Saturday

21st May 2022

Cameron to set out EU reforms in November

  • Cameron (l) will detail his reform ideas in a letter to Tusk (r). (Photo: Consillium)

UK prime minister David Cameron said on Thursday (15 October) that he will outline the changes he wants to see in the UK's relations with the EU in early November, setting up the next stage of negotiations on his country's membership of the bloc.

"I'll be setting out again the four vital areas, where we need change, laying down what those changes will be at the beginning of November, so we quicken the negotiations in the run-up to the December council," Cameron said on his way into the summit of EU leaders in Brussels.

Read and decide

Join EUobserver today

Become an expert on Europe

Get instant access to all articles — and 20 years of archives. 14-day free trial.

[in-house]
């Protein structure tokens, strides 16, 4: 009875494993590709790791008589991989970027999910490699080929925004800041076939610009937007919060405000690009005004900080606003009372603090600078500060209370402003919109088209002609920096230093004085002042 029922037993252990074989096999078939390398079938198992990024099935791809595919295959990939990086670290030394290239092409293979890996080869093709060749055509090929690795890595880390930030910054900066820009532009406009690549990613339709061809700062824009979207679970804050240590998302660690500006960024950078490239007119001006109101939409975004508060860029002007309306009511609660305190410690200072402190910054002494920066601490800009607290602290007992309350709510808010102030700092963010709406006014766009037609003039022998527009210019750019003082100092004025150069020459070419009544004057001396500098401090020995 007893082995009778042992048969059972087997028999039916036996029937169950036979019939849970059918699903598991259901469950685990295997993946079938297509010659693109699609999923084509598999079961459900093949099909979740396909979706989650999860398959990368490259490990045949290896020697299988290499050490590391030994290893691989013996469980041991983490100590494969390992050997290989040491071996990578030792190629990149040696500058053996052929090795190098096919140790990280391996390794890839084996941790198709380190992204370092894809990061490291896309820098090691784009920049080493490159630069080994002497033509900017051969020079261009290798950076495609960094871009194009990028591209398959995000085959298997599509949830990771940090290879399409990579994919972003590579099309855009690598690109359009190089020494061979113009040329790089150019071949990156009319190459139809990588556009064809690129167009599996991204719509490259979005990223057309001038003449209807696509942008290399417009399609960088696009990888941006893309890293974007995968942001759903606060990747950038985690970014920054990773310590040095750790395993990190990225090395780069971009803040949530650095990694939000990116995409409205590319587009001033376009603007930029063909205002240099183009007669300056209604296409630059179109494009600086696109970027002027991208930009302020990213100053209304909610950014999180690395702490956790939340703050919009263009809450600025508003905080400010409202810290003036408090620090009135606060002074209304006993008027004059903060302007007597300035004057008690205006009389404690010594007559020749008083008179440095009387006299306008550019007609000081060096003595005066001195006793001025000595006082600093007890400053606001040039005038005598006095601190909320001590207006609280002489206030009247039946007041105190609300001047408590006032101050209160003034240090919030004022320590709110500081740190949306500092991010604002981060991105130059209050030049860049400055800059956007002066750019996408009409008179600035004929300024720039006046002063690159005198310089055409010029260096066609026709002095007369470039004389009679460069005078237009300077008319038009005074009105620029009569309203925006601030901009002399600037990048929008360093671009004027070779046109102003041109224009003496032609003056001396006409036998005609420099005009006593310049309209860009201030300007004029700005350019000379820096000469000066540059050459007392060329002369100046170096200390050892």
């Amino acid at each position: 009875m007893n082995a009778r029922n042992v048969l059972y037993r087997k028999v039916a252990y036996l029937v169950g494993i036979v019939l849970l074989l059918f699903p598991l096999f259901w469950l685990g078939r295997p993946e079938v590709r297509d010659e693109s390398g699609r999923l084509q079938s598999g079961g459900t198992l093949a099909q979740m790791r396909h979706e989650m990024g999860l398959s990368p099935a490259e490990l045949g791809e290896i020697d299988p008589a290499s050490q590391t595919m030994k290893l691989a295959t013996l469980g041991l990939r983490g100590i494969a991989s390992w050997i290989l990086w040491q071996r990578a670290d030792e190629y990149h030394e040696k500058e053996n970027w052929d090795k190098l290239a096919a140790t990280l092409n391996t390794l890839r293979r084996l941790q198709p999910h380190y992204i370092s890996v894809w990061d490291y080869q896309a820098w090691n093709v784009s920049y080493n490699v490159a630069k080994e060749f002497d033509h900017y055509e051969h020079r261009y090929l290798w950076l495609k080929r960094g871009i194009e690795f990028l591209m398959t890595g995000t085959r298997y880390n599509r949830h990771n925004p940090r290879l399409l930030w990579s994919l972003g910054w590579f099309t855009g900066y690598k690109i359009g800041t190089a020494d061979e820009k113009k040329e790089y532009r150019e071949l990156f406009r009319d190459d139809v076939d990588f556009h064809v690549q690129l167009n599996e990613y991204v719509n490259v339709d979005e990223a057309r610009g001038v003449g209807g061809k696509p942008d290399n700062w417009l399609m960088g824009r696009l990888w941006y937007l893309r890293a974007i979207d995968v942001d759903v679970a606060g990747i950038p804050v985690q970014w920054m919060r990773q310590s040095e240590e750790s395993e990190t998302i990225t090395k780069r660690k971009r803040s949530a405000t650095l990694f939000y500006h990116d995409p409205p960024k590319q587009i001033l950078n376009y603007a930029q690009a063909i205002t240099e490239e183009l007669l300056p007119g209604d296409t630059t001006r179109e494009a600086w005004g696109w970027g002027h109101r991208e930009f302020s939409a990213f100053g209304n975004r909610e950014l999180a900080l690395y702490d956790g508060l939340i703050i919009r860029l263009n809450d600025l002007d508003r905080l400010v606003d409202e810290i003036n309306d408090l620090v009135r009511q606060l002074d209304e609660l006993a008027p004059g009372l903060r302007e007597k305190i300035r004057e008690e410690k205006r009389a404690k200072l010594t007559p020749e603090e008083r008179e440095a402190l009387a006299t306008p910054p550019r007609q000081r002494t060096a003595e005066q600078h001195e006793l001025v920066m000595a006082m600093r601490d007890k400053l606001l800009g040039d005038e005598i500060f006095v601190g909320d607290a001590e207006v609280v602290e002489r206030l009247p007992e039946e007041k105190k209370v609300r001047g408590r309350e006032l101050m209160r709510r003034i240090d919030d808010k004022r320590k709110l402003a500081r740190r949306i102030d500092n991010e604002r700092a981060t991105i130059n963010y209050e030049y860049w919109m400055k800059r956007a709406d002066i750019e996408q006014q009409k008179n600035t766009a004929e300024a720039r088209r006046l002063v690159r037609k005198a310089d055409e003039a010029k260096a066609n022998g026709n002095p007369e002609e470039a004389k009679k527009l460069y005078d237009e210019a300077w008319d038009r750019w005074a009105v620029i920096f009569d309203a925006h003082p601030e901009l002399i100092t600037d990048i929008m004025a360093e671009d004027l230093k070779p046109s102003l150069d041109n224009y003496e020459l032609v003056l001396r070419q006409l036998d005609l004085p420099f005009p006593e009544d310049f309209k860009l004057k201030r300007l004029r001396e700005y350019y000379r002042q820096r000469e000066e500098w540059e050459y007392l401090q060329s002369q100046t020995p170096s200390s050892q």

... or subscribe as a group

"British renegotiation is going well and the pace will now quicken," he said.

The four areas where he wants to see changes are sovereignty – more say for national parliaments in European affairs –, economic governance – making sure non-eurozone members' interests are protected –, competitiveness in the EU as a whole, and cutting back welfare benefits for migrants and EU citizens.

EU officials and diplomats have been voicing concern that the UK so far has not outlined its detailed list of measures it would like to see negotiated with EU partners.

The president of the European Parliament Martin Schulz summed up those frustrations on Thursday when he said: "It was the UK government who raised the problem of the referendum, and it is up to the Cameron government to make proposals, it is not up to us to make proposals on what possibly the UK government should suggest to us."

Cameron won re-election in May on the promise that he will hold a referendum on the UK's EU membership by the end of 2017.

"This process is well under way and we are making good progress," Cameron insisted on Thursday.

At the meeting of EU leaders, European Council president Donald Tusk summed up the preliminary talks that took place between the UK, the Council and the EU Commission.